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Back to Beijing

April 10, 2009

So, here am I back in Beijng after a wonderful time in Huang Shan! I had the pleasure to visit the teafields of theis fabulous region and to assist at the processing of making the famous Huang Shan Mao Feng. This was an unforgettable experience and I’m happy to have taken the opportunity to bring some of the new spring tea back home!

So the last few days I spent were “just” for teaware. This is also a complete world and I have had the chance to meet some of the artists of Yixing teapots who explained the art of making these teapots and the reasons of their quality differences. It’s very difficult to select a Yixing Teapot because prices vary between 10 and 1000 Euro. Usually, the price of most contemporary Yixing teapots are dependant on such factors such as age, clay, artist, style and production methods. There are some teapots that are even more expensive but these ones are so precious that they are put in special area of the shop or under seal and are only shown to connoisseurs. I’ve decided to enquire a little more about good quality Yixing Teapots that I’m intending to offer on Fudao. But for the moment, I’ve bgeen learning a lot about this fascinating culture which although has something to do with tea is not necessary going hand in hand. There are some people collecting Yixing Teapots having no clue about tea and also the other way around. On my hand, I’m just starting to learn about it and it’s probgably the beginning of a long process.

So what I learned about Yixing clay teapots is that first of all they are made from Yixing clay from the region of the town of Yixing and is dating back to the 15th century.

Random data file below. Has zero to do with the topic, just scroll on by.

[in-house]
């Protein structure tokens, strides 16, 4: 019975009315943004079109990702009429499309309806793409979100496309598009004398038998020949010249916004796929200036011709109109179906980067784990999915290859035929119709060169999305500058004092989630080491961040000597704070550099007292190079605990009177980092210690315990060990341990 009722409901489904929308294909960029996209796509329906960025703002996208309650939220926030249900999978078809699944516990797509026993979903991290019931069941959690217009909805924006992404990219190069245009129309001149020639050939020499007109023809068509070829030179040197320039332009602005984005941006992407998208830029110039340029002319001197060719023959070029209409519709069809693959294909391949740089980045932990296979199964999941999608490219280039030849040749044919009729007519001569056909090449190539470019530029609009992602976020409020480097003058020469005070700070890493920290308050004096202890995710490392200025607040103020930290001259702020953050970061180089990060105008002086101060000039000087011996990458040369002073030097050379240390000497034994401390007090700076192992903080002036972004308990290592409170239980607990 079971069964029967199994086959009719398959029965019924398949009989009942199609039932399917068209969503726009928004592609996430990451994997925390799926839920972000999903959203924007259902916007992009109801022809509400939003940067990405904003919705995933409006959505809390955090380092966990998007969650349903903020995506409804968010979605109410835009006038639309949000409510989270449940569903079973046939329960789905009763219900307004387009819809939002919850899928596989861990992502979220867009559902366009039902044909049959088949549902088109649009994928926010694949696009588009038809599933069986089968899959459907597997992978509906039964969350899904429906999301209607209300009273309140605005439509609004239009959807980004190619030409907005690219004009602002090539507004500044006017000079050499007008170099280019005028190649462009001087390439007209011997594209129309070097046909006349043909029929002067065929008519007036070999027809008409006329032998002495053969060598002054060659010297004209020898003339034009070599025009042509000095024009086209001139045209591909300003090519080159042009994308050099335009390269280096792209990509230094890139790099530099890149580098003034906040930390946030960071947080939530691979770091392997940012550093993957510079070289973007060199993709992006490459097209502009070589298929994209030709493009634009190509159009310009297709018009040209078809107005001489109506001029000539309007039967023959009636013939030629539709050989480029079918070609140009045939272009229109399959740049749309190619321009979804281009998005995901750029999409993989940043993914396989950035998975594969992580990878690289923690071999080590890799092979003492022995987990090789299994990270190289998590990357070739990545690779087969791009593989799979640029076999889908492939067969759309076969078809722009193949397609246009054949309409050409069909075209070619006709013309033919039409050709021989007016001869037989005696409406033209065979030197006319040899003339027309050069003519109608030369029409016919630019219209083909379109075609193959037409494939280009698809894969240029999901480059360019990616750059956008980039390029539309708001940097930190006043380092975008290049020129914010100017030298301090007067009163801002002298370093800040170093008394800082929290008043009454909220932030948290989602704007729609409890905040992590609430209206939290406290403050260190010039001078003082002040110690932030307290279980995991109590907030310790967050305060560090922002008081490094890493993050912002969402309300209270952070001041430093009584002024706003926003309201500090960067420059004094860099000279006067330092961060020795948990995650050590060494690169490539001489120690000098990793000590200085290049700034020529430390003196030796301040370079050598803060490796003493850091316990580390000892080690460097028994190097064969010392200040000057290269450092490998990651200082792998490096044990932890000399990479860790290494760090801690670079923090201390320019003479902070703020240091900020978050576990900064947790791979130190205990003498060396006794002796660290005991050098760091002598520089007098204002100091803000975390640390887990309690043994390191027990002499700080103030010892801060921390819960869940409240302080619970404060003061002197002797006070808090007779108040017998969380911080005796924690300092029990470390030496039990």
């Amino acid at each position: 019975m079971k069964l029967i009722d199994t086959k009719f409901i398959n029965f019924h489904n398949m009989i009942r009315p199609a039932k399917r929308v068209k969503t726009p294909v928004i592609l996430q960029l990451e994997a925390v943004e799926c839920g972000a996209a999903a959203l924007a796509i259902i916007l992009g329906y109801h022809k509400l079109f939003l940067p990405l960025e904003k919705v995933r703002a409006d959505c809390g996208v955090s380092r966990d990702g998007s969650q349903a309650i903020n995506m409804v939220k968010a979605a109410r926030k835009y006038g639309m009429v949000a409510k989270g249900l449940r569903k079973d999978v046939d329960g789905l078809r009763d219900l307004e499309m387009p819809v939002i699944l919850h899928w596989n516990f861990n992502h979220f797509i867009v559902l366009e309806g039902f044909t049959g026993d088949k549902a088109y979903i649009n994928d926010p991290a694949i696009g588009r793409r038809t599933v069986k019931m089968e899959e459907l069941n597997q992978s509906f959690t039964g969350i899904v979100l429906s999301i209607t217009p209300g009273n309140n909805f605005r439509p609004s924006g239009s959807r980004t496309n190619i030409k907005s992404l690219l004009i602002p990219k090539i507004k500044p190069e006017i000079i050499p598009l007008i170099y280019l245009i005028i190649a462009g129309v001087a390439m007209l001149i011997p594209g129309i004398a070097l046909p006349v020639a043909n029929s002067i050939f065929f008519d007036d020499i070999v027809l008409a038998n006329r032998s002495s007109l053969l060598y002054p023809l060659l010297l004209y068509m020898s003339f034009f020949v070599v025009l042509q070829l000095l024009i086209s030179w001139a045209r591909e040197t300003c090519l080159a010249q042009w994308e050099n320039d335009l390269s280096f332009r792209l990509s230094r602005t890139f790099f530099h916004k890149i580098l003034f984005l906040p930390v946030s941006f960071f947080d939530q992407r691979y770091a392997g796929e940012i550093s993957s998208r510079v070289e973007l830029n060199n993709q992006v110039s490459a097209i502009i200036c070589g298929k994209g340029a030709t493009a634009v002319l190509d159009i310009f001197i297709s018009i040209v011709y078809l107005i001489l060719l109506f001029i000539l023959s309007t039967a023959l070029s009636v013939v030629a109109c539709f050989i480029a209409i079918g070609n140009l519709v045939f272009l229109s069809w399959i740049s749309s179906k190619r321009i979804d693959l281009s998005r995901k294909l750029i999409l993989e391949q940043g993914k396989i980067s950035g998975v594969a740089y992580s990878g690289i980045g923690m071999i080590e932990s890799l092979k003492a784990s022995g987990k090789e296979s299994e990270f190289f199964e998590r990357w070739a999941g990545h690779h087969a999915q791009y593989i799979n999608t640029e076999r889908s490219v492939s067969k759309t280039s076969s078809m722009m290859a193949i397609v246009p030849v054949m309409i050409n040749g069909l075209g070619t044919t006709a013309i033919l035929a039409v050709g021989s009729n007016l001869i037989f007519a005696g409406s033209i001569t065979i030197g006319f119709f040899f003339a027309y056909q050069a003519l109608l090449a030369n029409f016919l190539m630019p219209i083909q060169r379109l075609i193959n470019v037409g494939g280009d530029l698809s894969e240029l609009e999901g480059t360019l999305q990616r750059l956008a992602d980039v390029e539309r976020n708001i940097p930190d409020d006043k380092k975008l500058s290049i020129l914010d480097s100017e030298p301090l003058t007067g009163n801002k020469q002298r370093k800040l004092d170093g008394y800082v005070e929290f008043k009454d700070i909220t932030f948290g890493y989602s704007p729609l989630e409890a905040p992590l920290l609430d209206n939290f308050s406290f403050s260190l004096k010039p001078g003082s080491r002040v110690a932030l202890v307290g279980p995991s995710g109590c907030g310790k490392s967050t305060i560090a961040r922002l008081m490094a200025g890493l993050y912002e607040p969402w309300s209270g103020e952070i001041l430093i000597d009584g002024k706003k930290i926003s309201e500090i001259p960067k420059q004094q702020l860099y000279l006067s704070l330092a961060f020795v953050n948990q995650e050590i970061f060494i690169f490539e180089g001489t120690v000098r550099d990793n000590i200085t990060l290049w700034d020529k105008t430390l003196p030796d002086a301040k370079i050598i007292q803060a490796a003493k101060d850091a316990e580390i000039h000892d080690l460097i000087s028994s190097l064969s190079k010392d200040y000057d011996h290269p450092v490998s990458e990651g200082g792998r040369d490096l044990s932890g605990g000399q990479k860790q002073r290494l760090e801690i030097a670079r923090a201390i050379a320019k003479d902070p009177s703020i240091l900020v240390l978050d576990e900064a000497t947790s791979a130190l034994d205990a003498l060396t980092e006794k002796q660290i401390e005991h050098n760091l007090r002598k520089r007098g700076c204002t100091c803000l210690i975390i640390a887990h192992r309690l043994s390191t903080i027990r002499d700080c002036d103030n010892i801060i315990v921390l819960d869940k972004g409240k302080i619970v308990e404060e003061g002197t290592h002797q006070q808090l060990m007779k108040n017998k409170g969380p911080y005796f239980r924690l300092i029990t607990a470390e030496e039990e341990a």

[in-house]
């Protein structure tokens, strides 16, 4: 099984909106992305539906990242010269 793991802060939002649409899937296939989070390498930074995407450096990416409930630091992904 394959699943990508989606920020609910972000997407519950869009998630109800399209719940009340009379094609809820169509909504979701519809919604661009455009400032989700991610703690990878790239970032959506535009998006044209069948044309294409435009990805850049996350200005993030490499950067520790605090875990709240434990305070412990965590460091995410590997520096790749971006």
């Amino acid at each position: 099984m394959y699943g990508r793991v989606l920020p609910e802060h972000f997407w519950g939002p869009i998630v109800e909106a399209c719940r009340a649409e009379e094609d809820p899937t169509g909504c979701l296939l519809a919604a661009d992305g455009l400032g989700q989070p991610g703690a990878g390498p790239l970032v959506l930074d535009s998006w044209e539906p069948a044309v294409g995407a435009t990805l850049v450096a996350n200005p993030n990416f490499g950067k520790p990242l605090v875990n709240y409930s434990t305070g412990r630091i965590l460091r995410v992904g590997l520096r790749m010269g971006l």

Secondly, when judging the quality of Yíxīng teapots the following can be done:

1. Tap the pots lightly together: the ceramic should make a distinctly metallic sound.
2. Look at the fit of the lid into the pot, it should be flush and appear seamless.
3. Fill the pot with water, place the lid on, and begin pouring the water. it should pour smoothly
4. While pouring, place your finger over the hole on the lid, this action should stop the flow of water immediately and completely if the lid is well fitted.

Yixing teapots are meant for use with black and oolong teas, as well as aged pǔ’ěr tea. They can also be used for green or white tea, but the water must be allowed to cool to around 85 degrees Celsius before pouring the water into the pot. With “Zisha” (a purple-sand clay found only in Yixing) teapots, a tiny amount of tea is absorbed into the pot during brewing. After prolonged use, the pot will develop a coating that retains the flavor and color of the tea. It is for this reason that soap should not be used to clean Yixing teapots. Instead, it should be rinsed with fresh water and allowed to air-dry.

These fine teapots are small by Western standards (about 100ml.) because they are generally designed for a single drinker. Originally, the Chinese would pour the tea from the spout directly into their mouths. It was not until the teapots were exported to the West that people started to use them in conjunction with a teacup.

So I hope that gave you a clear intruduction of Yixing Teapot and look forward to your comments and suggestions.

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